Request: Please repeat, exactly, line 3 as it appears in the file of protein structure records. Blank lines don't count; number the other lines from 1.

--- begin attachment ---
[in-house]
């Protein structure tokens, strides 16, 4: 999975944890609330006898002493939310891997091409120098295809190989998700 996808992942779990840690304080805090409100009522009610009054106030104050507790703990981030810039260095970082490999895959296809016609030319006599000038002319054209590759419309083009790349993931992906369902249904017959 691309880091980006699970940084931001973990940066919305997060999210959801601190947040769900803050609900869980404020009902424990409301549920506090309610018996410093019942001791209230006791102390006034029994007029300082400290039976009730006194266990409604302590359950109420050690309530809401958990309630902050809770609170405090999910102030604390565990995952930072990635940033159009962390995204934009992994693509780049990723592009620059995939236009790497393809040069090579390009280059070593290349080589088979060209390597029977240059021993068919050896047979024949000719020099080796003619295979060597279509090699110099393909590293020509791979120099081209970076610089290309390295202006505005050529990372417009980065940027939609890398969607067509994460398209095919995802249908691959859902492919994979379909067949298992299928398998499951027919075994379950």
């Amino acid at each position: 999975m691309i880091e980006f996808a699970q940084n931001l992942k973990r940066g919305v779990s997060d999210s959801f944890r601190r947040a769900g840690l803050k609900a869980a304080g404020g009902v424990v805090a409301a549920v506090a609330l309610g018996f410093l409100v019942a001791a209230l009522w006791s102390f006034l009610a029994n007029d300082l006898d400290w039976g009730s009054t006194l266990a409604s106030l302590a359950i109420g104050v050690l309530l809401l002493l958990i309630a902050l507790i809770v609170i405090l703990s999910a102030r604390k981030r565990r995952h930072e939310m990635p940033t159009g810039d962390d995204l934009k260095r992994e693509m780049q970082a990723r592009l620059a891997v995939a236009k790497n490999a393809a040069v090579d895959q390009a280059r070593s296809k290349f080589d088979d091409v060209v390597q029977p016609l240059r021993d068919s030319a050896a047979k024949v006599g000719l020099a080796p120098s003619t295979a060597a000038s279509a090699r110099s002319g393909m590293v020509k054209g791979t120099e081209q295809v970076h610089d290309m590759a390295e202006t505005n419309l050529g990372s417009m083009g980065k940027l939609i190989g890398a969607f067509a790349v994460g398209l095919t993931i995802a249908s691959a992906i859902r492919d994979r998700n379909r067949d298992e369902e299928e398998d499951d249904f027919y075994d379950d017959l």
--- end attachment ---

């Amino acid at each position: 999975m691309i880091e980006f996808a699970q940084n931001l992942k973990r940066g919305v779990s997060d999210s959801f944890r601190r947040a769900g840690l803050k609900a869980a304080g404020g009902v424990v805090a409301a549920v506090a609330l309610g018996f410093l409100v019942a001791a209230l009522w006791s102390f006034l009610a029994n007029d300082l006898d400290w039976g009730s009054t006194l266990a409604s106030l302590a359950i109420g104050v050690l309530l809401l002493l958990i309630a902050l507790i809770v609170i405090l703990s999910a102030r604390k981030r565990r995952h930072e939310m990635p940033t159009g810039d962390d995204l934009k260095r992994e693509m780049q970082a990723r592009l620059a891997v995939a236009k790497n490999a393809a040069v090579d895959q390009a280059r070593s296809k290349f080589d088979d091409v060209v390597q029977p016609l240059r021993d068919s030319a050896a047979k024949v006599g000719l020099a080796p120098s003619t295979a060597a000038s279509a090699r110099s002319g393909m590293v020509k054209g791979t120099e081209q295809v970076h610089d290309m590759a390295e202006t505005n419309l050529g990372s417009m083009g980065k940027l939609i190989g890398a969607f067509a790349v994460g398209l095919t993931i995802a249908s691959a992906i859902r492919d994979r998700n379909r067949d298992e369902e299928e398998d499951d249904f027919y075994d379950d017959l």